What exactly is employee wellness? Is it yet another fancy marketing buzzword? Well, it shouldn’t be, because employee burnout is definitely a real thing. And, the truth is, the understanding of employee wellness is constantly evolving.
Back in the day, it meant healthcare benefits – largely a BandAid attempt aimed at reducing absenteeism. Today, healthcare is merely the tip of the iceberg for companies that are serious about fostering holistic employee wellbeing.
Let’s take a look at exactly what employee wellness entails, and why it is such an important part of modern work culture.
Defining employee wellness
Back in the day, employee wellness was largely viewed from the perspective of providing hard medical benefits. Gradually, the concept of wellness expanded to include mental and emotional wellbeing, and today, it has come to include even how work is designed – whether it allows employees to reach their full potential, or whether it causes anxiety, leading to a sense of dissatisfaction.
As a result, we are looking at a much broader definition today, as we seek to create an ecosystem where individuals are able to bring their true self to work, thrive, and feel safe while working with others.
This requires a more holistic approach, including mental wellness, emotional wellbeing, physical health, and the ecosystem necessary to support these practices. It’s also about the construct of work, and whether it allows employees to do their best, and feel comfortable and empowered in their roles. The goal is to create an environment where anxiety is minimized, and employees don’t need to think twice about how they are perceived – because everyone is accepted and nurtured for who they are.
For example, when individuals don’t feel in control of their work, it invariably leads to anxiety, which in turn results in suboptimal outcomes for everyone.
Why employee wellness is a priority in the workplace
Over the last few decades, economies have evolved and witnessed a huge shift from efficiency to knowledge-based work. People no longer stay with an employer all their lives simply because it offers them a predictable paycheck. Over the past 20 to 30 years, this has changed – even rewarding work is no longer enough, in part because we now deal with “knowledge workers,” who typically exhibit highly-developed soft skills, such as collaboration, innovativeness, creative thinking, and communication.
If employees are not mentally and emotionally well, they are unable to use these skills to their fullest potential – and that is a problem. Organizations are competing based not only on scale, but also with respect to creativity, innovativeness, and flexibility – all soft skills. If companies do not have the necessary ecosystem to support these qualities, they risk losing their employees to companies that can.
Finally, there is the bit about outcomes. Do companies expect their employees to give their bare minimum, or their best? Companies that are competitive in the market are invariably dedicated to the organizational mission and their colleagues. Again, employees who are happy and engaged, and who believe that their companies prioritize their mental and physical wellness, are the ones that are willing to go that extra mile.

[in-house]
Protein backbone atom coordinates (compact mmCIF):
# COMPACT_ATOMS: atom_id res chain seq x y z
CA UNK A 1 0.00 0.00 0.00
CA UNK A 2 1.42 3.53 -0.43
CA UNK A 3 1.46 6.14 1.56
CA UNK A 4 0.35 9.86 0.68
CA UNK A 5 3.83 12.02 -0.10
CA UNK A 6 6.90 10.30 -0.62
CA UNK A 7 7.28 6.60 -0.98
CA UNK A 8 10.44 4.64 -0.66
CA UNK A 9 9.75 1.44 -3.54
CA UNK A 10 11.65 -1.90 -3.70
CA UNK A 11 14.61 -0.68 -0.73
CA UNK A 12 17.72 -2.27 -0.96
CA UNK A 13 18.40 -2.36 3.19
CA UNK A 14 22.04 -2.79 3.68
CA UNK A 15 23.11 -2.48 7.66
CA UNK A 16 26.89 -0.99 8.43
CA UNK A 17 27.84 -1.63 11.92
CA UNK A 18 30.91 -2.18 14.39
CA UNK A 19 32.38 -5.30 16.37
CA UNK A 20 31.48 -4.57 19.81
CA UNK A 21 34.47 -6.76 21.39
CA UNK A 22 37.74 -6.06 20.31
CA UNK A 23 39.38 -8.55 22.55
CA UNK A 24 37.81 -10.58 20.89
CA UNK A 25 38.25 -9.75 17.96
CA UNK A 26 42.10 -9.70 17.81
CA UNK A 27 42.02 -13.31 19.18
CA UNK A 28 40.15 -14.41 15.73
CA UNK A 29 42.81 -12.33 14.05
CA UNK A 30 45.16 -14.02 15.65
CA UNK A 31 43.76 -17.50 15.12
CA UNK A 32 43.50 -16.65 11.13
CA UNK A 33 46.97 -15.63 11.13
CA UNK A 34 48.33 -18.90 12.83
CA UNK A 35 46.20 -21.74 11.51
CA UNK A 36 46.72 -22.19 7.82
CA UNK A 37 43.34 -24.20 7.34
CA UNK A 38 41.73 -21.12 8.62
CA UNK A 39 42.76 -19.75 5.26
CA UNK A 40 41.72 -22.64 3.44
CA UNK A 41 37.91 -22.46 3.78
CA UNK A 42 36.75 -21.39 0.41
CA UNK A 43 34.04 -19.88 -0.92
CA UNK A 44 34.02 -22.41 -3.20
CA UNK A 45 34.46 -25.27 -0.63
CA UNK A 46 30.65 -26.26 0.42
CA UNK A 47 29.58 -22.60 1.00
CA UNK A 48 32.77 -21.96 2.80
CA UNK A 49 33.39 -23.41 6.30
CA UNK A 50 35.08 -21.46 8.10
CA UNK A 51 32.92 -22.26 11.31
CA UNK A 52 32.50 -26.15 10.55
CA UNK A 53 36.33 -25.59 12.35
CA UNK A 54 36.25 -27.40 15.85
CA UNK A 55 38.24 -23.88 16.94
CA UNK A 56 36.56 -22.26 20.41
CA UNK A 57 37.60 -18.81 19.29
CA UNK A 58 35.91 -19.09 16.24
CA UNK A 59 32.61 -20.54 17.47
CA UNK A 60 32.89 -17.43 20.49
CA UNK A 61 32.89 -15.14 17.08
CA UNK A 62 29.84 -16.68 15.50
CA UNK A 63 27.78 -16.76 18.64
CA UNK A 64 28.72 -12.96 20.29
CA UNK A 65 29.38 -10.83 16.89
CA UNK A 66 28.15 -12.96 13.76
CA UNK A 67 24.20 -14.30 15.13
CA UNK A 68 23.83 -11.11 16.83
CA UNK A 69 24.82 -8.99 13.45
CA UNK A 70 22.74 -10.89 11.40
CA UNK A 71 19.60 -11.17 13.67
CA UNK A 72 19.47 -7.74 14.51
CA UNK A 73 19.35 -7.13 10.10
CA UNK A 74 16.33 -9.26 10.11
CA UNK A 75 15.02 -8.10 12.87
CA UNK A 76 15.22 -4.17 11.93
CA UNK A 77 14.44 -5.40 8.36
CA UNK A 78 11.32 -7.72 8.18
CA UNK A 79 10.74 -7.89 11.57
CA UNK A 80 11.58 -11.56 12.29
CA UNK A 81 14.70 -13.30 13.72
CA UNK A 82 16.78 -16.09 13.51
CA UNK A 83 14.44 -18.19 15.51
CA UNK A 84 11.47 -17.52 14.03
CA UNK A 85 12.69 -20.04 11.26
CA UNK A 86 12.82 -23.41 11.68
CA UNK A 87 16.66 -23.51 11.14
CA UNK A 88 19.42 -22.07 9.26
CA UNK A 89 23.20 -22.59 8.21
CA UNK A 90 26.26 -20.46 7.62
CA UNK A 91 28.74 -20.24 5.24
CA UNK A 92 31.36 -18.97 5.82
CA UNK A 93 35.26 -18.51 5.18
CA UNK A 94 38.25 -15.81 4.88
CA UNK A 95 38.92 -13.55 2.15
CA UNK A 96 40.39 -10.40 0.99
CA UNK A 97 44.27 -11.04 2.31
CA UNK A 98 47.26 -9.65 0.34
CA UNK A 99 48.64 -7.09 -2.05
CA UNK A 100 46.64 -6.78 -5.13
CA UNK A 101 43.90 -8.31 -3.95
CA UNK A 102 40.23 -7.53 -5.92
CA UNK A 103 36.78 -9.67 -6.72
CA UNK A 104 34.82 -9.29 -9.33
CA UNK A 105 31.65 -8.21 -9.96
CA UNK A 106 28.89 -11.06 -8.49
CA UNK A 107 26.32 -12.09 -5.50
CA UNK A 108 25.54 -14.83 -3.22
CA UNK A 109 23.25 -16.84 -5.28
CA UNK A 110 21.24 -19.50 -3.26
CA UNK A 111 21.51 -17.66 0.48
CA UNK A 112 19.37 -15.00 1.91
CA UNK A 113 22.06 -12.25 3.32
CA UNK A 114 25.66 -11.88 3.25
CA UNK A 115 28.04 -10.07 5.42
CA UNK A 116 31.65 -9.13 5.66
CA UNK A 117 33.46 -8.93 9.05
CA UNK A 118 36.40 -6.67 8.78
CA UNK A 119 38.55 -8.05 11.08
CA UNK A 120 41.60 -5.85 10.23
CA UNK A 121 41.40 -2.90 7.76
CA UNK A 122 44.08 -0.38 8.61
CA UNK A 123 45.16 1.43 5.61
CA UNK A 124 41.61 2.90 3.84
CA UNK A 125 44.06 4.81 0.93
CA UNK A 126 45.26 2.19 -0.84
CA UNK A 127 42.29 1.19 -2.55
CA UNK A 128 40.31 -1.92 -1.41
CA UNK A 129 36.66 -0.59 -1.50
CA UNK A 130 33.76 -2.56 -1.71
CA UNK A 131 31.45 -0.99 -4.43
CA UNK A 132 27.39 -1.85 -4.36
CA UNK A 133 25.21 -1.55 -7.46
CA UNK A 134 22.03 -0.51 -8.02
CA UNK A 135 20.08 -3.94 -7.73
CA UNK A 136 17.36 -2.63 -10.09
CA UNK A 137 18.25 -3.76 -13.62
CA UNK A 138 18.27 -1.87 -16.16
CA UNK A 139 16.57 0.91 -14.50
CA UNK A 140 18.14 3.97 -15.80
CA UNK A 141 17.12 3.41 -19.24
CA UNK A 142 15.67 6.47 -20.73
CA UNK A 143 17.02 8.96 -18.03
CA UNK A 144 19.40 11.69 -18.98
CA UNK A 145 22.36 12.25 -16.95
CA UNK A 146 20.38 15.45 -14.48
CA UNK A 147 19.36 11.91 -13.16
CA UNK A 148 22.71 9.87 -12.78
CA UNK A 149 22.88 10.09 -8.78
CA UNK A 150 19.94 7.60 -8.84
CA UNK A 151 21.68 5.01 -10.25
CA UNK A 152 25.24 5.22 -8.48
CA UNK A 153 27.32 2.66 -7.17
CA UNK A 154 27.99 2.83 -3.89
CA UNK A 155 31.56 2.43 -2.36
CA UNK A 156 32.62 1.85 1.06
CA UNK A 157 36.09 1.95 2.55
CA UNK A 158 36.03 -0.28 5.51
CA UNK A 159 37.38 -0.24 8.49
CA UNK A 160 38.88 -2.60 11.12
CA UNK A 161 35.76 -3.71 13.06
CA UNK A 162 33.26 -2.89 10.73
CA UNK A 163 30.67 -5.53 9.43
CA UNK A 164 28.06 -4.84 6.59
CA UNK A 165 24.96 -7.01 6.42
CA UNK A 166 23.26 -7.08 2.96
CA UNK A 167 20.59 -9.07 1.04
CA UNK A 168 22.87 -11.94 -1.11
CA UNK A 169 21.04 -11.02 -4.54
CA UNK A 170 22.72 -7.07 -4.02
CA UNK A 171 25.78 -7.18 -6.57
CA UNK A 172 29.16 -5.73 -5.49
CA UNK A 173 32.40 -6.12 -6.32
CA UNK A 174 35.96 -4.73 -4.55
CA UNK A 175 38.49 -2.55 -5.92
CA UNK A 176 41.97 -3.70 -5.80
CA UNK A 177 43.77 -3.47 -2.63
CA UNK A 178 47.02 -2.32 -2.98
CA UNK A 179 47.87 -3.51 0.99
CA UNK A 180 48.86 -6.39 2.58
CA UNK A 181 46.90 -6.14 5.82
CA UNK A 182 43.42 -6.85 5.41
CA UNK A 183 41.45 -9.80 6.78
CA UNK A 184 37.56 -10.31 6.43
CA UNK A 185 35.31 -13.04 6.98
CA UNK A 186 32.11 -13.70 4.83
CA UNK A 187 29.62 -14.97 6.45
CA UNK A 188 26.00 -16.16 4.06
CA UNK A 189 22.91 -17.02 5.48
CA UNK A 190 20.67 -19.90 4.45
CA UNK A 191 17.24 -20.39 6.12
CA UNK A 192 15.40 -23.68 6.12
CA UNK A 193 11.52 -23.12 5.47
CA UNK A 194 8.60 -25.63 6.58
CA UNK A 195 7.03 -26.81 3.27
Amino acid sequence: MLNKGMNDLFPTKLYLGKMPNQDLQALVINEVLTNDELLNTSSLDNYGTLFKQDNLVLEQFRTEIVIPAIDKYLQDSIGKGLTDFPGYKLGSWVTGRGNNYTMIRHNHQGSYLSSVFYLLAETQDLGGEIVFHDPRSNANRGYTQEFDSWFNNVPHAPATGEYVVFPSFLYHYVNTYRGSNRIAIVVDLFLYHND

The difference between employee engagement and employee wellness
Technically, employee engagement and employee wellness are not mutually exclusive terms – they are part of a continuum. Engagement, which is the stage that many companies are still stuck at, is very reactive. It is a state where companies focus on a finite number of things (typically easily quantifiable), and expect their people to magically feel happy and more engaged at the workplace.
A slightly more evolved model is employee experience, where the exercise is not viewed as an external intervention. Employees are viewed more holistically, and a program is structured to encompass every aspect of their journey within the organization, from hire to retirement. It is not event-based, or reactive, or a set of five measures to roll out.
Then there is employee wellness, where a whole package is created, consisting of various interventions. This becomes a part of the company ethos, and is based on a belief that employees are not just resources who put in eight hours of work a day. Such companies care about their employees at a more personal level, and are invested in their holistic wellness. It follows that an employee wellness program then is not just about bringing down insurance claims, or reducing absenteeism or unproductive hours. It is far more than that – it is about valuing people as an end goal.
So there it is. We now know all about employee wellness, and why one needs to think beyond healthcare costs to run a successful program. That said, what are the key elements of a successful wellness program? Stay tuned to find out in part two.
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